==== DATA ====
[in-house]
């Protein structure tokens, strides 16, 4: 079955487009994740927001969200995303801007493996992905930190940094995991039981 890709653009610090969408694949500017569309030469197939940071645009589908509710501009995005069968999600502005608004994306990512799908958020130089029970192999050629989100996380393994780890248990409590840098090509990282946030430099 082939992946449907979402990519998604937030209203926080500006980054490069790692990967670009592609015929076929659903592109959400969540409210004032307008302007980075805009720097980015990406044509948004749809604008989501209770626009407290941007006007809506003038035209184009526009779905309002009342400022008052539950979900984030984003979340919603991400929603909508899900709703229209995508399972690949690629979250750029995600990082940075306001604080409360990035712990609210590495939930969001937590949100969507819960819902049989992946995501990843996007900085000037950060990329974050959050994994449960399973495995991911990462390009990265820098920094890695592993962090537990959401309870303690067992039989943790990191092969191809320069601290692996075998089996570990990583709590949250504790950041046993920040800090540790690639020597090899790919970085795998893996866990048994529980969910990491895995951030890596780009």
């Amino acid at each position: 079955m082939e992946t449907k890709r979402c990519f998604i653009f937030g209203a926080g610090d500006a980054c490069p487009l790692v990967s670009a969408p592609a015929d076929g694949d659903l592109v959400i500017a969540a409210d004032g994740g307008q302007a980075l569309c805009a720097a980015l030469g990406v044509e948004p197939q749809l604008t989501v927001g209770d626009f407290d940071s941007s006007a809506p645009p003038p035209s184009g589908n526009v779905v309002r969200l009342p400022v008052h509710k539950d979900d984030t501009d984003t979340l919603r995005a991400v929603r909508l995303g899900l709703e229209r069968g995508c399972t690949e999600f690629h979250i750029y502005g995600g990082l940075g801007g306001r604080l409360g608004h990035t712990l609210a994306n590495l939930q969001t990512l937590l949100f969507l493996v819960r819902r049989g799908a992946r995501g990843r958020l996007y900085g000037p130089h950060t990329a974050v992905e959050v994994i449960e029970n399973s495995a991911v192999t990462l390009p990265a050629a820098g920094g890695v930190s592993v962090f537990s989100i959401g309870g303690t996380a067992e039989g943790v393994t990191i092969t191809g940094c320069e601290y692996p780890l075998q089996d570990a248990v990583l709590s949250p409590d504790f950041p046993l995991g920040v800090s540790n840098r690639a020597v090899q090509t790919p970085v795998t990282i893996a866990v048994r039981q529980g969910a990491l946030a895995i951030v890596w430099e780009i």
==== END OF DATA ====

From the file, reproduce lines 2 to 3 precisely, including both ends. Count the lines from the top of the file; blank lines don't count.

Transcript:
């Protein structure tokens, strides 16, 4: 079955487009994740927001969200995303801007493996992905930190940094995991039981 890709653009610090969408694949500017569309030469197939940071645009589908509710501009995005069968999600502005608004994306990512799908958020130089029970192999050629989100996380393994780890248990409590840098090509990282946030430099 082939992946449907979402990519998604937030209203926080500006980054490069790692990967670009592609015929076929659903592109959400969540409210004032307008302007980075805009720097980015990406044509948004749809604008989501209770626009407290941007006007809506003038035209184009526009779905309002009342400022008052539950979900984030984003979340919603991400929603909508899900709703229209995508399972690949690629979250750029995600990082940075306001604080409360990035712990609210590495939930969001937590949100969507819960819902049989992946995501990843996007900085000037950060990329974050959050994994449960399973495995991911990462390009990265820098920094890695592993962090537990959401309870303690067992039989943790990191092969191809320069601290692996075998089996570990990583709590949250504790950041046993920040800090540790690639020597090899790919970085795998893996866990048994529980969910990491895995951030890596780009």
């Amino acid at each position: 079955m082939e992946t449907k890709r979402c990519f998604i653009f937030g209203a926080g610090d500006a980054c490069p487009l790692v990967s670009a969408p592609a015929d076929g694949d659903l592109v959400i500017a969540a409210d004032g994740g307008q302007a980075l569309c805009a720097a980015l030469g990406v044509e948004p197939q749809l604008t989501v927001g209770d626009f407290d940071s941007s006007a809506p645009p003038p035209s184009g589908n526009v779905v309002r969200l009342p400022v008052h509710k539950d979900d984030t501009d984003t979340l919603r995005a991400v929603r909508l995303g899900l709703e229209r069968g995508c399972t690949e999600f690629h979250i750029y502005g995600g990082l940075g801007g306001r604080l409360g608004h990035t712990l609210a994306n590495l939930q969001t990512l937590l949100f969507l493996v819960r819902r049989g799908a992946r995501g990843r958020l996007y900085g000037p130089h950060t990329a974050v992905e959050v994994i449960e029970n399973s495995a991911v192999t990462l390009p990265a050629a820098g920094g890695v930190s592993v962090f537990s989100i959401g309870g303690t996380a067992e039989g943790v393994t990191i092969t191809g940094c320069e601290y692996p780890l075998q089996d570990a248990v990583l709590s949250p409590d504790f950041p046993l995991g920040v800090s540790n840098r690639a020597v090899q090509t790919p970085v795998t990282i893996a866990v048994r039981q529980g969910a990491l946030a895995i951030v890596w430099e780009i």